Monday morning while getting ready for work I overhead the comment, “the S&P 500 has not had a losing December since 2007”. This comment was interesting to me because I would have assumed either 2008 or 2012 would have been down years for the stock market in December. In the case of 2008 I assumed the market was down in December just because it was 2008. This time last year we almost went over the fiscal cliff so I thought that December would have been a losing month. Well I was wrong on both accounts. The last year the S&P 500 was lower in December was in fact 2007. The numbers that prove this are in the table below.
So of course when I think S&P 500, I think VIX. It’s what I do. I took a look at what VIX has done for each December since 2007. One of the reasons I thought the S&P 500 was down in December 2012 was that VIX moved up due to uncertainty around news coming out of Washington, DC. It turns out the S&P 500 had a small gain that month. Since VIX typically moves in the opposite direction of the S&P 500 so, I decided to check what VIX has done for the past six years. Those numbers show up in the table below.
My memory served me correct and VIX was up for the month of December last year based on the dreaded fiscal cliff scenario. This was one of those cases where VIX rose when the S&P 500 dropped, but also rose due to some uncertainty. The uncertainty passed pretty quickly and VIX actually closed at 14.68, down 3.34 on the first trading day of 2013 as the disaster scenario was averted and the stock market rebounded.
Out of curiosity I took things a bit further and checked the VIX futures markets in December for the past six years. The most appropriate contract for this study was the January future and it would be the future you would most likely take a position in with an outlook lasting the whole month of December. The outcome was pretty similar to the index changes with a bit of an exception. The price changes for the January future appears below and an explanation follows. The January contract was lower for each December except in 2012. Holding on for an extra day into the first day of 2013 would have resulted in a much lower January VIX future as it mirrored the first day performance of the index and closed at 15.60. However, the study is “what happens in December” so the number is positive. Also note that despite the S&P 500 dropping in 2007, the January future dropped slightly as well.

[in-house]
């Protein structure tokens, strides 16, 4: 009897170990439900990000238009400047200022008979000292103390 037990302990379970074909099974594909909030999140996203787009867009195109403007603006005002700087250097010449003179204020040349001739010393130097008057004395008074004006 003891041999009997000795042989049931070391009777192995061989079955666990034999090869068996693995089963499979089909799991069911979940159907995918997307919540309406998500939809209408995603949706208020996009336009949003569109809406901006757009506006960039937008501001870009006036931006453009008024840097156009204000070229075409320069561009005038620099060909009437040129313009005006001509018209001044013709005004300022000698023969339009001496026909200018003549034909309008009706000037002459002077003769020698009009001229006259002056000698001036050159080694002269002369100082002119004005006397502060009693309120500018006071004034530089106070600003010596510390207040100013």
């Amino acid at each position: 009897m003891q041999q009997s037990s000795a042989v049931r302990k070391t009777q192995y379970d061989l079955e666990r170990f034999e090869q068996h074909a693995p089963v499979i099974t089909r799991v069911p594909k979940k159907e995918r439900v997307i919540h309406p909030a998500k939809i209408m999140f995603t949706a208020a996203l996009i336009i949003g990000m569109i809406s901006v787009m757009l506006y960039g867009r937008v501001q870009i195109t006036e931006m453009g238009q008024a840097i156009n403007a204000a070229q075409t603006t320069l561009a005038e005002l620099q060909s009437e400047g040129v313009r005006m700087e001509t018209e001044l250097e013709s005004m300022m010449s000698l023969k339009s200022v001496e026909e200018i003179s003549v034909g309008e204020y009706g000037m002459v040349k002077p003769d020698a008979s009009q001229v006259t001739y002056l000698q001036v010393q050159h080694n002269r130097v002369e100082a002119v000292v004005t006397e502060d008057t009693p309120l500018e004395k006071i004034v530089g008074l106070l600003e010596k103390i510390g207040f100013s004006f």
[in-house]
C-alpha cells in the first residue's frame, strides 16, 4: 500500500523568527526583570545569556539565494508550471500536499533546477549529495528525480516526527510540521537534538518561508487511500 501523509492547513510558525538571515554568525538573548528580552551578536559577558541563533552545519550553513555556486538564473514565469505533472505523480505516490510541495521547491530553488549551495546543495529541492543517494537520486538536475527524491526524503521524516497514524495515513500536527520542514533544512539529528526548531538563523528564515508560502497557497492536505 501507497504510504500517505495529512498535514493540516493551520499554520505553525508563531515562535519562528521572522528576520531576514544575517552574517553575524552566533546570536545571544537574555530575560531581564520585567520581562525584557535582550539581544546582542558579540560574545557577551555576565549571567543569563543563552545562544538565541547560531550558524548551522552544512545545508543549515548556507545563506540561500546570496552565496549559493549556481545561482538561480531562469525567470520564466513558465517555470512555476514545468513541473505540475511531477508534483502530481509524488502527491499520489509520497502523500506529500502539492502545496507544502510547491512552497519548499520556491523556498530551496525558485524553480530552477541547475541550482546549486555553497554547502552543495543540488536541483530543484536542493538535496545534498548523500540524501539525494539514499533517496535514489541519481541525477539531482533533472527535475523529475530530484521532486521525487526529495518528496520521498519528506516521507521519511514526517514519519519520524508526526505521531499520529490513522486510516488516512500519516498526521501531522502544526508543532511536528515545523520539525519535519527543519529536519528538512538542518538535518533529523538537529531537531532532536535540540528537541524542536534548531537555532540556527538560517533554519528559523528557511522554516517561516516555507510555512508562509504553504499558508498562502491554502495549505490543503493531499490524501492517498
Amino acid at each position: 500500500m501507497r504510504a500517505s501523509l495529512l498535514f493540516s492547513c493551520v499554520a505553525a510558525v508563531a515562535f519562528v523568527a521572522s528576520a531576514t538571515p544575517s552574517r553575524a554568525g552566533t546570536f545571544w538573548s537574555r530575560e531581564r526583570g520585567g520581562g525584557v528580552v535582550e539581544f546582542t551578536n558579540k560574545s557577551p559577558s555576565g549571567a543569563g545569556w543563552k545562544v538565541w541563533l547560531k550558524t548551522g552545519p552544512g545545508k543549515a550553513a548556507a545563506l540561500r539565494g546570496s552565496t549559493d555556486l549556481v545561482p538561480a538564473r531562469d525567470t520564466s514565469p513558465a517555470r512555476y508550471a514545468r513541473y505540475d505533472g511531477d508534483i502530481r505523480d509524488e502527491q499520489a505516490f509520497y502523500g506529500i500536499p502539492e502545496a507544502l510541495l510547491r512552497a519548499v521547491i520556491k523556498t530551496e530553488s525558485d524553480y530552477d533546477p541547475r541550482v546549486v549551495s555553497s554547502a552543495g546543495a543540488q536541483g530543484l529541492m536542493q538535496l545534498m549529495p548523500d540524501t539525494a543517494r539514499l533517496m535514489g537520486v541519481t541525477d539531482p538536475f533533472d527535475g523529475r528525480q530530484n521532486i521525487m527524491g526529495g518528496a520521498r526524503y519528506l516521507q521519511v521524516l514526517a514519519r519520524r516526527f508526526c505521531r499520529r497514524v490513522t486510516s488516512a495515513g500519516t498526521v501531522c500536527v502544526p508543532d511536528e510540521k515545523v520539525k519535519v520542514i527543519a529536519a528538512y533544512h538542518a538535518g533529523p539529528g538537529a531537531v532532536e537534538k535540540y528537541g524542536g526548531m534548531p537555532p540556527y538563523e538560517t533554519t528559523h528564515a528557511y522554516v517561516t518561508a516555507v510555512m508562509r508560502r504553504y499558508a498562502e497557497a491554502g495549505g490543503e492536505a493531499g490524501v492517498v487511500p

So there is one more market I wanted to check out that relates to volatility. The iPath S&P 500 VIX Short Term Futures ETN (VXX – 46.85) is the main method that many traders use to gain exposure to volatility. VXX started trading in early 2009, but the performance is based on an index that tracks the performance of holding a weighted portfolio of the two front month VIX futures contracts. It turns out that index has been calculated going back to 2006. To get an idea of what VXX has (or would have done) in December for the last six years I used the index data for 2007 and 2008. From 2009 to 2012 the actual performance of VXX is used in the table below. Also, for uniformity sake, I’m just showing the percent change of either the index or VXX for each December period.
As would be expected VXX was down when VIX and VIX futures were lower and VXX was up when VIX and VIX futures were higher. Also, like VIX and the futures VXX was down significantly the first day of 2013 and was lower than the November close on the first day of 2013.
So 2007 was the last losing month for the S&P 500, but despite that 2012 was not a losing month for VIX, VIX futures, or VXX. Keep in mind that those three instruments have an emotional and anticipatory element to their performance. Also keep in mind the next government hurdle is anticipated to occur in January. As for me, that just means December which is usually a month of relative market calm, may keep my interest as it did in 2012.